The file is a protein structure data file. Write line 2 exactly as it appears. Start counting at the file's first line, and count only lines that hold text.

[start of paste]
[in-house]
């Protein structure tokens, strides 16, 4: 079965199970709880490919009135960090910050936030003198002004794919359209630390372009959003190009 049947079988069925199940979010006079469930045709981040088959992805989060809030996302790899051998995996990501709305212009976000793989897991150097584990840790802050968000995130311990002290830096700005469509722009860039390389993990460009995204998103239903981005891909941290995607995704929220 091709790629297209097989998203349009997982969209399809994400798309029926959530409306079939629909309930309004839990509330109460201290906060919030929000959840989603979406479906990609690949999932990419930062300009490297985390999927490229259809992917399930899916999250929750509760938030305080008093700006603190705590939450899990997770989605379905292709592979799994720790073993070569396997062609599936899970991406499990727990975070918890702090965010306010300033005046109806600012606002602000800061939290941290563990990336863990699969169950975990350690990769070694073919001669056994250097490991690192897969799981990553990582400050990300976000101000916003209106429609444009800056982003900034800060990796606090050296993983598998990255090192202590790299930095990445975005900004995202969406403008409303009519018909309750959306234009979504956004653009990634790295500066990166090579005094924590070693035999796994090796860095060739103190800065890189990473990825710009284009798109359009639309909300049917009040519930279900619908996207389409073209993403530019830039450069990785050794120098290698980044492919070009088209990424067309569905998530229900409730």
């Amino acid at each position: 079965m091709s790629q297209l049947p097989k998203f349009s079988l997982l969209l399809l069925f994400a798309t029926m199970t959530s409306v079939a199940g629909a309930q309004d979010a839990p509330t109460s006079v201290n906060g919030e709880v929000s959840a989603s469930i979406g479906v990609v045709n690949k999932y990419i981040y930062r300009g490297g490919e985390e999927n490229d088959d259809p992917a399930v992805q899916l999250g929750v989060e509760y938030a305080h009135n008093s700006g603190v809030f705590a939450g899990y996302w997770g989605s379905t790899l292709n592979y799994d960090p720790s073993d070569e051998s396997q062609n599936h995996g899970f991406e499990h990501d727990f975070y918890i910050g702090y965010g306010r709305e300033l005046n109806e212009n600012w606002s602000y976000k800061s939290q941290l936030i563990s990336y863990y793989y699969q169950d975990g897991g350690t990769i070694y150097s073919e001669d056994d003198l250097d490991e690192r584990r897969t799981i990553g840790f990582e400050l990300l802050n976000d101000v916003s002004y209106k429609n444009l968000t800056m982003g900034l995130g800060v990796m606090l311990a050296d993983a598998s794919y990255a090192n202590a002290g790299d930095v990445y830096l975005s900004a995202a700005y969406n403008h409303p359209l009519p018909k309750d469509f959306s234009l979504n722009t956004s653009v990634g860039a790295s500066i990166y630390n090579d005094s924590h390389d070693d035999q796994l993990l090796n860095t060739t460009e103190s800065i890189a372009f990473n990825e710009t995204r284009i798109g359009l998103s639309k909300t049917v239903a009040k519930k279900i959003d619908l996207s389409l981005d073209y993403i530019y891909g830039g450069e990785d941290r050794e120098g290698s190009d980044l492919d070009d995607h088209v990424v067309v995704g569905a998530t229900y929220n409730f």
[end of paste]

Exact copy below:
């Protein structure tokens, strides 16, 4: 079965199970709880490919009135960090910050936030003198002004794919359209630390372009959003190009 049947079988069925199940979010006079469930045709981040088959992805989060809030996302790899051998995996990501709305212009976000793989897991150097584990840790802050968000995130311990002290830096700005469509722009860039390389993990460009995204998103239903981005891909941290995607995704929220 091709790629297209097989998203349009997982969209399809994400798309029926959530409306079939629909309930309004839990509330109460201290906060919030929000959840989603979406479906990609690949999932990419930062300009490297985390999927490229259809992917399930899916999250929750509760938030305080008093700006603190705590939450899990997770989605379905292709592979799994720790073993070569396997062609599936899970991406499990727990975070918890702090965010306010300033005046109806600012606002602000800061939290941290563990990336863990699969169950975990350690990769070694073919001669056994250097490991690192897969799981990553990582400050990300976000101000916003209106429609444009800056982003900034800060990796606090050296993983598998990255090192202590790299930095990445975005900004995202969406403008409303009519018909309750959306234009979504956004653009990634790295500066990166090579005094924590070693035999796994090796860095060739103190800065890189990473990825710009284009798109359009639309909300049917009040519930279900619908996207389409073209993403530019830039450069990785050794120098290698980044492919070009088209990424067309569905998530229900409730």